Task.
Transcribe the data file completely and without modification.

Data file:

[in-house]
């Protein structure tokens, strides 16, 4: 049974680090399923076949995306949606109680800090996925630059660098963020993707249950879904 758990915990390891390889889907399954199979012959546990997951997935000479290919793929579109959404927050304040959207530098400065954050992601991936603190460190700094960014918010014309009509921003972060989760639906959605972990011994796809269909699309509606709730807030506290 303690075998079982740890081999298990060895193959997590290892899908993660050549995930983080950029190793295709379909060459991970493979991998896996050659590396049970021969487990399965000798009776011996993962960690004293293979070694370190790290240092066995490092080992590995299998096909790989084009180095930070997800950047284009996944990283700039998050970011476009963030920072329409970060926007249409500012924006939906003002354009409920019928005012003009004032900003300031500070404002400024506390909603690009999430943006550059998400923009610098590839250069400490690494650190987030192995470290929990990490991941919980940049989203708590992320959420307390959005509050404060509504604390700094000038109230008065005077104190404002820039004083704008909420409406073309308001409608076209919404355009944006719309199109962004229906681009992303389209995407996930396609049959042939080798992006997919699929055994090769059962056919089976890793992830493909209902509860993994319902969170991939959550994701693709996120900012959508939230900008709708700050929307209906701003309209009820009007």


[in-house]
């Protein structure tokens, strides 16, 4: 049974680090399923076949995306949606109680800090996925630059660098963020993707249950879904 758990915990390891390889889907399954199979012959546990997951997935000479290919793929579109959404927050304040959207530098400065954050992601991936603190460190700094960014918010014309009509921003972060989760639906959605972990011994796809269909699309509606709730807030506290 303690075998079982740890081999298990060895193959997590290892899908993660050549995930983080950029190793295709379909060459991970493979991998896996050659590396049970021969487990399965000798009776011996993962960690004293293979070694370190790290240092066995490092080992590995299998096909790989084009180095930070997800950047284009996944990283700039998050970011476009963030920072329409970060926007249409500012924006939906003002354009409920019928005012003009004032900003300031500070404002400024506390909603690009999430943006550059998400923009610098590839250069400490690494650190987030192995470290929990990490991941919980940049989203708590992320959420307390959005509050404060509504604390700094000038109230008065005077104190404002820039004083704008909420409406073309308001409608076209919404355009944006719309199109962004229906681009992303389209995407996930396609049959042939080798992006997919699929055994090769059962056919089976890793992830493909209902509860993994319902969170991939959550994701693709996120900012959508939230900008709708700050929307209906701003309209009820009007």